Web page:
I had brought a bottle of The Obsidian 2010, to drink one evening in the hotel, but in such a perfect place it was impossible to resist a first sip. Sat by the fast running stream at our feet it was all the more wonderful to consider the journey that the wine had taken, from those terraces overlooking the Hauraki Gulf to this remote place in the Welsh Black Mountains. The only open bottle of Obsidian 2010 for thousands of miles, such a delicious thought.

Lillian, Edwin and Julie

Two days later we were back home, and time for a more formal tasting. We invited Sian, Anton, Edwin and Lillian, round for supper, and over barbequed lamb with home grown salad, Julie and I put The Obsidian to the test.

I have already written about provenance, and how walking the dirt and shaking the hand of the owner and grower makes the experience of enjoying a glass of wine all the more rounded, and to be able to describe all that to your guests makes the experience deeper still.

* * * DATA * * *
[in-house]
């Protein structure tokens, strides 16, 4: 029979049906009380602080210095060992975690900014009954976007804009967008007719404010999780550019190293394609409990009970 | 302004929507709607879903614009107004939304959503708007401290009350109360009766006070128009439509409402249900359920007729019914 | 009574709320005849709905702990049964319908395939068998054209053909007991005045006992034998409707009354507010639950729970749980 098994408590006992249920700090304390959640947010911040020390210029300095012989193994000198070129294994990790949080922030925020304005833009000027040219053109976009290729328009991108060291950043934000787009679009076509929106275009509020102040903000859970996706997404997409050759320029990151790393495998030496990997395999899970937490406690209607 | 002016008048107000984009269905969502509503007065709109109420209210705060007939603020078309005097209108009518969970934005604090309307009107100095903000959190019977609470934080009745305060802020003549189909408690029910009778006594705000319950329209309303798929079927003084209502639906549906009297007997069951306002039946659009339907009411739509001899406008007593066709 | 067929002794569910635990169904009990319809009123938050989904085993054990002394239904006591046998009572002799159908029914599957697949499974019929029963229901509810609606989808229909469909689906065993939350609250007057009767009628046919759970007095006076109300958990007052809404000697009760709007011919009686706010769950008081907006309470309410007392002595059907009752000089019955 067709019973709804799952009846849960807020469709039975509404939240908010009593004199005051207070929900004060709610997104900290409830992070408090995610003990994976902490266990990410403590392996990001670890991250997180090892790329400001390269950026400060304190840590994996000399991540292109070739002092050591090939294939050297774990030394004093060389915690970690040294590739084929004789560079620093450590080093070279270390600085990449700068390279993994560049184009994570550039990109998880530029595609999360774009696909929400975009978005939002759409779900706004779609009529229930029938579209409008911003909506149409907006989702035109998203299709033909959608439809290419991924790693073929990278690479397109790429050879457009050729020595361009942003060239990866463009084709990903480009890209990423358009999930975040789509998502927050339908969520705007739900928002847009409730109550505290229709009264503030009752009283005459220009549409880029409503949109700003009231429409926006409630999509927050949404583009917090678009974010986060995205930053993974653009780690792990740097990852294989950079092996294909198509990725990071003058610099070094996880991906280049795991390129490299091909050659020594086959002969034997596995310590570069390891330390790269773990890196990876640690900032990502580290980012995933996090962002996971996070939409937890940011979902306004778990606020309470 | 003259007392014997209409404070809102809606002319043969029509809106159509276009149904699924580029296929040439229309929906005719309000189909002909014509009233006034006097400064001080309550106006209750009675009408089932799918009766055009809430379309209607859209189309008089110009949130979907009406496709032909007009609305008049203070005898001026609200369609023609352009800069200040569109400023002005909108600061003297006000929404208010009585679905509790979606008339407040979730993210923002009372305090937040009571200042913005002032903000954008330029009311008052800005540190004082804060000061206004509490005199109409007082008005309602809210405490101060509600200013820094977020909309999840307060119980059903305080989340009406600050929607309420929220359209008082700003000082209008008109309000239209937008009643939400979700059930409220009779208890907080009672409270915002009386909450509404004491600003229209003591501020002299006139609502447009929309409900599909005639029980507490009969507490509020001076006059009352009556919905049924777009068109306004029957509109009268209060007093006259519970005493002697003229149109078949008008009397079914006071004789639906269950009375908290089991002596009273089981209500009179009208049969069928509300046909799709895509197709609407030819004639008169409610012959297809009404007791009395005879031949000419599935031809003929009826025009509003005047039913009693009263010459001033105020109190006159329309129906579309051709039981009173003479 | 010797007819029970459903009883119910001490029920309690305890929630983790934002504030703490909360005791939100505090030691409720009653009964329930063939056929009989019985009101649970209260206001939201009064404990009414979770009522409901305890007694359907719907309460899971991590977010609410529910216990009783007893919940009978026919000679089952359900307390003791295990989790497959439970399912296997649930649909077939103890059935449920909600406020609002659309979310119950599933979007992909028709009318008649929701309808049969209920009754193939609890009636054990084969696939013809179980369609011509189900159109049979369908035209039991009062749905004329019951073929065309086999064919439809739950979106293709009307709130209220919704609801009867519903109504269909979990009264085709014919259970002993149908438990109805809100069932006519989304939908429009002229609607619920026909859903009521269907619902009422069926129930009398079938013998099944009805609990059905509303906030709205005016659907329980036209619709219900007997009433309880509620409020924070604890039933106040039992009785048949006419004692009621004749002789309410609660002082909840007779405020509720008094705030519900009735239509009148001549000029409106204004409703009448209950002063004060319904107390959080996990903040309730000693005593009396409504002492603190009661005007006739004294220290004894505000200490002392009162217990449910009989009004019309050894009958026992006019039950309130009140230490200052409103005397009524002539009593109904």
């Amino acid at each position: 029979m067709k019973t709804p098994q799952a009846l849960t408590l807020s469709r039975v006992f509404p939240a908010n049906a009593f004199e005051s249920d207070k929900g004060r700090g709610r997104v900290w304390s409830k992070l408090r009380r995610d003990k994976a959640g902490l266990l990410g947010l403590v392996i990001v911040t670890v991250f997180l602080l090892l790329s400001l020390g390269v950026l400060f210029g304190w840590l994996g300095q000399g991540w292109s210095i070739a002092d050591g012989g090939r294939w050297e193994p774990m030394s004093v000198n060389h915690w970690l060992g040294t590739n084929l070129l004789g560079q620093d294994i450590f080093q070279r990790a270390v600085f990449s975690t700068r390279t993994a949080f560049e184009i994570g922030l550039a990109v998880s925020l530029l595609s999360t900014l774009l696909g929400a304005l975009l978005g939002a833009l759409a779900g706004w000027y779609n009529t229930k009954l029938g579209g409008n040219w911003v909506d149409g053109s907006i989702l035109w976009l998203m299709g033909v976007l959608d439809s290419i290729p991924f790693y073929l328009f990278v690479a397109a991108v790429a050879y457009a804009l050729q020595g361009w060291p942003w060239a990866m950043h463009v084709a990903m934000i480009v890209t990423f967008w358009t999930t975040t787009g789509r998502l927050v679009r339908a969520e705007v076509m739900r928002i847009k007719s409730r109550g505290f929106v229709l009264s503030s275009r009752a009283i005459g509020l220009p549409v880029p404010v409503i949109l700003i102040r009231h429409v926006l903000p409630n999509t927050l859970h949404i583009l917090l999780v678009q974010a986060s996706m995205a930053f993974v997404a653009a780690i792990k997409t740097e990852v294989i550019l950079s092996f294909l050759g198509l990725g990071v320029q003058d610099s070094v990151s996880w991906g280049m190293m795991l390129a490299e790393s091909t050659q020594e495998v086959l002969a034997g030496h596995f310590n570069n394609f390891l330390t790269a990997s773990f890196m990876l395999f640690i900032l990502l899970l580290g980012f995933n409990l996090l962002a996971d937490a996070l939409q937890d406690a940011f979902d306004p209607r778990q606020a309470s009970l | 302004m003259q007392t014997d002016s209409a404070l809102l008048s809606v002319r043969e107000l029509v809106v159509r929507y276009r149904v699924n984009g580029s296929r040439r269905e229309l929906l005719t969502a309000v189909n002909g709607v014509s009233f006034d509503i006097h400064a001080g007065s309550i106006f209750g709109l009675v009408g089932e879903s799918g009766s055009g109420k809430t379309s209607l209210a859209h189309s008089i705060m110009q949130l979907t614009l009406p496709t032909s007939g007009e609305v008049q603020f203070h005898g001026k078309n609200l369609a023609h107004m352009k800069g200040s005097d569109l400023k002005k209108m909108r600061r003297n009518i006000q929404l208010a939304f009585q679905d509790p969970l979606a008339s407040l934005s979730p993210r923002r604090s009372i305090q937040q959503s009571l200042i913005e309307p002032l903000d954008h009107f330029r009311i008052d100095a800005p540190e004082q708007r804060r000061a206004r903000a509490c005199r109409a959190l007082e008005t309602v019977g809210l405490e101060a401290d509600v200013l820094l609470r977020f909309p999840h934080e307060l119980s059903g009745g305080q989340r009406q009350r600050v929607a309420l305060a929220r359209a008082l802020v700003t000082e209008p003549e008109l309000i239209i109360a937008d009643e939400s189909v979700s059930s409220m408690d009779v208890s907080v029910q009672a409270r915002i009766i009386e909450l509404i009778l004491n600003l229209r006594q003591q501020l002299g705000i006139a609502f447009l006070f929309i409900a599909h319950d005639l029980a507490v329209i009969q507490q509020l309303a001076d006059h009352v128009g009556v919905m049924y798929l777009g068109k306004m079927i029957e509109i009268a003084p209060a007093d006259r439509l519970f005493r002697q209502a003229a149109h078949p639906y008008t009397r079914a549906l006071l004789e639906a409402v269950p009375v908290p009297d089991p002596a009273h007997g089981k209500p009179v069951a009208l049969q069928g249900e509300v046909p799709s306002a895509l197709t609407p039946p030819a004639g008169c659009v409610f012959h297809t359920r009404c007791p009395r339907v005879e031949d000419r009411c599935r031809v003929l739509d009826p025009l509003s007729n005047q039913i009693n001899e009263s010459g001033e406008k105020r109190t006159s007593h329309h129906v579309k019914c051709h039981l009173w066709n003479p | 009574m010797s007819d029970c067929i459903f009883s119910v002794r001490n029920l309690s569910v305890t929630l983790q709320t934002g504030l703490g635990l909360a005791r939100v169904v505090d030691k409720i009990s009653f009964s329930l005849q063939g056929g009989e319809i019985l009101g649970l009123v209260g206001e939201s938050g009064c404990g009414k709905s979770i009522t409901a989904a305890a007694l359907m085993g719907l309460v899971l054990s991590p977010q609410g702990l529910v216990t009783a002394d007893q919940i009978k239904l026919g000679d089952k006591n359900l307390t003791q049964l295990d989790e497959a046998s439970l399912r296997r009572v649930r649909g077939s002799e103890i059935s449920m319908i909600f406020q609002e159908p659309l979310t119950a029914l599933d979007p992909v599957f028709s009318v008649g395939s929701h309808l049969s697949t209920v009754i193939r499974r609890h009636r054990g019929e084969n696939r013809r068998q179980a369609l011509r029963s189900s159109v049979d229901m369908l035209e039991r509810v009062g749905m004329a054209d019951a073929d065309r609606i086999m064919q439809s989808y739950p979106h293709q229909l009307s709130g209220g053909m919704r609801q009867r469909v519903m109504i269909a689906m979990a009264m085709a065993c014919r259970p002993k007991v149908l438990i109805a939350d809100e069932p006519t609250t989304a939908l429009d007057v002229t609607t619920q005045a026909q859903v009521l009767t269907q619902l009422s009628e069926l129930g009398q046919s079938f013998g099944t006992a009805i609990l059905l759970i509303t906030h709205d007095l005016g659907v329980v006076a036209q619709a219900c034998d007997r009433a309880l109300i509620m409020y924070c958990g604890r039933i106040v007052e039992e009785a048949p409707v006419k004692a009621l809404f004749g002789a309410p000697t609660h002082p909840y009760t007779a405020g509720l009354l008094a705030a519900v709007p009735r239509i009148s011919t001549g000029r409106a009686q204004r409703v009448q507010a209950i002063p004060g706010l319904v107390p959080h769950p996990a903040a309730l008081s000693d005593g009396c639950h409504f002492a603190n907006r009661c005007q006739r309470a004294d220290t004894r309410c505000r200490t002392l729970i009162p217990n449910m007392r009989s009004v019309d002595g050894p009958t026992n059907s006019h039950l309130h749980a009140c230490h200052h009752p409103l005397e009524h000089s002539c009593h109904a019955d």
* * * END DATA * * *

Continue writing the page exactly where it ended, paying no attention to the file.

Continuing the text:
We all agreed that the wine had a lovely colour, rubies and garnets were mentioned, with a touch of cranberry at its edge. The smell was fragrant and floral, gentle, not powerful, with hints of lavender to the fore. A young and youthful smell that suggested that there was a lot more to come. A view that Anton and I particularly shared.

Lillian, Anton and Sian

When it came to taste, Anton remarked how full and mouth filling it was, to which Lillian remarked, “take smaller sips then!”. Not sure Lillian quite understood what we were doing 😉 Anyway, we did all agree that the wine was young, and typical of a Bordeaux blend needed more time. Nonetheless the taste lingered well for a green wine with suggestions of liquorice and rhubarb.